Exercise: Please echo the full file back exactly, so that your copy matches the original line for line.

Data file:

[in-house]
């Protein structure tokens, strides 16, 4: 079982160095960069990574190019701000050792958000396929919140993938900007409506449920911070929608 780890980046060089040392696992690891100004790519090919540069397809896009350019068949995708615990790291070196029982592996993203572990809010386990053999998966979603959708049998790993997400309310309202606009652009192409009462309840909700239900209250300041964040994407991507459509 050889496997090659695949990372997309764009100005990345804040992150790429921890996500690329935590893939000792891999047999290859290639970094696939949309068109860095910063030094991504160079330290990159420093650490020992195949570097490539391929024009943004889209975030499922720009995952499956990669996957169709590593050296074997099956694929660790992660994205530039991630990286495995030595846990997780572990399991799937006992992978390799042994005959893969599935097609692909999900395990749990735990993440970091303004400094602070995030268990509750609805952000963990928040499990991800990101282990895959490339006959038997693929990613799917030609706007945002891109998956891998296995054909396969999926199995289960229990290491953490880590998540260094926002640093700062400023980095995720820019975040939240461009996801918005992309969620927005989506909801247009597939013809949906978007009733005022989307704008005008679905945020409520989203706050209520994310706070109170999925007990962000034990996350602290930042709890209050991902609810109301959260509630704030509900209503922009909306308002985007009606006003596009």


[in-house]
């Protein structure tokens, strides 16, 4: 079982160095960069990574190019701000050792958000396929919140993938900007409506449920911070929608 780890980046060089040392696992690891100004790519090919540069397809896009350019068949995708615990790291070196029982592996993203572990809010386990053999998966979603959708049998790993997400309310309202606009652009192409009462309840909700239900209250300041964040994407991507459509 050889496997090659695949990372997309764009100005990345804040992150790429921890996500690329935590893939000792891999047999290859290639970094696939949309068109860095910063030094991504160079330290990159420093650490020992195949570097490539391929024009943004889209975030499922720009995952499956990669996957169709590593050296074997099956694929660790992660994205530039991630990286495995030595846990997780572990399991799937006992992978390799042994005959893969599935097609692909999900395990749990735990993440970091303004400094602070995030268990509750609805952000963990928040499990991800990101282990895959490339006959038997693929990613799917030609706007945002891109998956891998296995054909396969999926199995289960229990290491953490880590998540260094926002640093700062400023980095995720820019975040939240461009996801918005992309969620927005989506909801247009597939013809949906978007009733005022989307704008005008679905945020409520989203706050209520994310706070109170999925007990962000034990996350602290930042709890209050991902609810109301959260509630704030509900209503922009909306308002985007009606006003596009």